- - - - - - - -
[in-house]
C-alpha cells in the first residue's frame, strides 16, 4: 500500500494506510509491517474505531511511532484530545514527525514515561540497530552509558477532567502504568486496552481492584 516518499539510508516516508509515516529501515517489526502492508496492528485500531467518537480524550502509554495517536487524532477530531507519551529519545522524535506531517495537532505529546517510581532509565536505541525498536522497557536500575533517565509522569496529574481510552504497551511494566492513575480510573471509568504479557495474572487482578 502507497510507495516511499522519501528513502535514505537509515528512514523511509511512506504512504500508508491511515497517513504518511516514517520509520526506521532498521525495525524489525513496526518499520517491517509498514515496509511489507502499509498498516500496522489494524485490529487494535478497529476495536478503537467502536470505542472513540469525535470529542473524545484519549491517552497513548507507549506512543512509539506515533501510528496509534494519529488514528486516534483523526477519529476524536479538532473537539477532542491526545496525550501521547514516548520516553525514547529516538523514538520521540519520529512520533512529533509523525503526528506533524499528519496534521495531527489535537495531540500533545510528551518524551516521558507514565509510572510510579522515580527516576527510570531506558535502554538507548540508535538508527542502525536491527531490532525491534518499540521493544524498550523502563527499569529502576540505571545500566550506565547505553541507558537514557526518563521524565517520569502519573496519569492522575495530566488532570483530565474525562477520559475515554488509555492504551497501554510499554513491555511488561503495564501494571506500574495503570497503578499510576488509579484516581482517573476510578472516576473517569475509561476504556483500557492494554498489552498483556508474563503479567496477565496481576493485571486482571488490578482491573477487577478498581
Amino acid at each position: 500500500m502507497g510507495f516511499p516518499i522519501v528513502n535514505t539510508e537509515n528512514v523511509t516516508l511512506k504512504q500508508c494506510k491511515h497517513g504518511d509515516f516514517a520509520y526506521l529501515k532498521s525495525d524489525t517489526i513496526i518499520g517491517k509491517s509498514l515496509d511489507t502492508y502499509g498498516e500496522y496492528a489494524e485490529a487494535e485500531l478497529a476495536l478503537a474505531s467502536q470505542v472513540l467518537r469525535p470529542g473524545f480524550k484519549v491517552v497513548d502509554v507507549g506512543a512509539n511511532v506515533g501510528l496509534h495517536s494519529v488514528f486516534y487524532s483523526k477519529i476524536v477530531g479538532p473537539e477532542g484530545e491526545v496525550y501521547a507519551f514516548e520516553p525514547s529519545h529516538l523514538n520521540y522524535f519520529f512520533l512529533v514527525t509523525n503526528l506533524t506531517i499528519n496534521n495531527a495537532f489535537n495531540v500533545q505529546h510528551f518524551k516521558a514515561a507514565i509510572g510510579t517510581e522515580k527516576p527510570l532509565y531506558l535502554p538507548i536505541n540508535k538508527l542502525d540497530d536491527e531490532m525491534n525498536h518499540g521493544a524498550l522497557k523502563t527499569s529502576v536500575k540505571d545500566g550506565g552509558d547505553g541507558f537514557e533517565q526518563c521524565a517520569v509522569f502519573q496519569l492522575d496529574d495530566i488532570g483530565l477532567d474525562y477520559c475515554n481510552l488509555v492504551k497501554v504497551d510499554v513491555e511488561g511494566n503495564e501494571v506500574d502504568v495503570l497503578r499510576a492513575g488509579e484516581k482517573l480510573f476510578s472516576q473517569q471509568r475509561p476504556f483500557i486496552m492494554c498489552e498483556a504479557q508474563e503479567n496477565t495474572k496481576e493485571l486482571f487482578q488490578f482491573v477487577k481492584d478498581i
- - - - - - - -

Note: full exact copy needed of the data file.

[in-house]
C-alpha cells in the first residue's frame, strides 16, 4: 500500500494506510509491517474505531511511532484530545514527525514515561540497530552509558477532567502504568486496552481492584 516518499539510508516516508509515516529501515517489526502492508496492528485500531467518537480524550502509554495517536487524532477530531507519551529519545522524535506531517495537532505529546517510581532509565536505541525498536522497557536500575533517565509522569496529574481510552504497551511494566492513575480510573471509568504479557495474572487482578 502507497510507495516511499522519501528513502535514505537509515528512514523511509511512506504512504500508508491511515497517513504518511516514517520509520526506521532498521525495525524489525513496526518499520517491517509498514515496509511489507502499509498498516500496522489494524485490529487494535478497529476495536478503537467502536470505542472513540469525535470529542473524545484519549491517552497513548507507549506512543512509539506515533501510528496509534494519529488514528486516534483523526477519529476524536479538532473537539477532542491526545496525550501521547514516548520516553525514547529516538523514538520521540519520529512520533512529533509523525503526528506533524499528519496534521495531527489535537495531540500533545510528551518524551516521558507514565509510572510510579522515580527516576527510570531506558535502554538507548540508535538508527542502525536491527531490532525491534518499540521493544524498550523502563527499569529502576540505571545500566550506565547505553541507558537514557526518563521524565517520569502519573496519569492522575495530566488532570483530565474525562477520559475515554488509555492504551497501554510499554513491555511488561503495564501494571506500574495503570497503578499510576488509579484516581482517573476510578472516576473517569475509561476504556483500557492494554498489552498483556508474563503479567496477565496481576493485571486482571488490578482491573477487577478498581
Amino acid at each position: 500500500m502507497g510507495f516511499p516518499i522519501v528513502n535514505t539510508e537509515n528512514v523511509t516516508l511512506k504512504q500508508c494506510k491511515h497517513g504518511d509515516f516514517a520509520y526506521l529501515k532498521s525495525d524489525t517489526i513496526i518499520g517491517k509491517s509498514l515496509d511489507t502492508y502499509g498498516e500496522y496492528a489494524e485490529a487494535e485500531l478497529a476495536l478503537a474505531s467502536q470505542v472513540l467518537r469525535p470529542g473524545f480524550k484519549v491517552v497513548d502509554v507507549g506512543a512509539n511511532v506515533g501510528l496509534h495517536s494519529v488514528f486516534y487524532s483523526k477519529i476524536v477530531g479538532p473537539e477532542g484530545e491526545v496525550y501521547a507519551f514516548e520516553p525514547s529519545h529516538l523514538n520521540y522524535f519520529f512520533l512529533v514527525t509523525n503526528l506533524t506531517i499528519n496534521n495531527a495537532f489535537n495531540v500533545q505529546h510528551f518524551k516521558a514515561a507514565i509510572g510510579t517510581e522515580k527516576p527510570l532509565y531506558l535502554p538507548i536505541n540508535k538508527l542502525d540497530d536491527e531490532m525491534n525498536h518499540g521493544a524498550l522497557k523502563t527499569s529502576v536500575k540505571d545500566g550506565g552509558d547505553g541507558f537514557e533517565q526518563c521524565a517520569v509522569f502519573q496519569l492522575d496529574d495530566i488532570g483530565l477532567d474525562y477520559c475515554n481510552l488509555v492504551k497501554v504497551d510499554v513491555e511488561g511494566n503495564e501494571v506500574d502504568v495503570l497503578r499510576a492513575g488509579e484516581k482517573l480510573f476510578s472516576q473517569q471509568r475509561p476504556f483500557i486496552m492494554c498489552e498483556a504479557q508474563e503479567n496477565t495474572k496481576e493485571l486482571f487482578q488490578f482491573v477487577k481492584d478498581i